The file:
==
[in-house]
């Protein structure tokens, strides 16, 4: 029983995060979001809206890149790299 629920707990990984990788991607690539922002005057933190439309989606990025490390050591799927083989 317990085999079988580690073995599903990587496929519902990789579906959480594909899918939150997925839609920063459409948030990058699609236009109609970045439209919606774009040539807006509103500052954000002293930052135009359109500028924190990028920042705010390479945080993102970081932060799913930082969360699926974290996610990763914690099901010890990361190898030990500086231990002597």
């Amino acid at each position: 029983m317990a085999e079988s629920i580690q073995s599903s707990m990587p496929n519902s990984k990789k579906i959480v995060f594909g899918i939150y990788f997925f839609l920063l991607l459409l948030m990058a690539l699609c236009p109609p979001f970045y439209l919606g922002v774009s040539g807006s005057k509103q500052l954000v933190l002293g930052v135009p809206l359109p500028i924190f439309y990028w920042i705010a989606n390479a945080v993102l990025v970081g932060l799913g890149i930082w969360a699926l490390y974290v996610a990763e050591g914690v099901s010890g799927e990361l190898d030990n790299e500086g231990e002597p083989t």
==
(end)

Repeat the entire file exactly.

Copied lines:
[in-house]
């Protein structure tokens, strides 16, 4: 029983995060979001809206890149790299 629920707990990984990788991607690539922002005057933190439309989606990025490390050591799927083989 317990085999079988580690073995599903990587496929519902990789579906959480594909899918939150997925839609920063459409948030990058699609236009109609970045439209919606774009040539807006509103500052954000002293930052135009359109500028924190990028920042705010390479945080993102970081932060799913930082969360699926974290996610990763914690099901010890990361190898030990500086231990002597």
């Amino acid at each position: 029983m317990a085999e079988s629920i580690q073995s599903s707990m990587p496929n519902s990984k990789k579906i959480v995060f594909g899918i939150y990788f997925f839609l920063l991607l459409l948030m990058a690539l699609c236009p109609p979001f970045y439209l919606g922002v774009s040539g807006s005057k509103q500052l954000v933190l002293g930052v135009p809206l359109p500028i924190f439309y990028w920042i705010a989606n390479a945080v993102l990025v970081g932060l799913g890149i930082w969360a699926l490390y974290v996610a990763e050591g914690v099901s010890g799927e990361l190898d030990n790299e500086g231990e002597p083989t």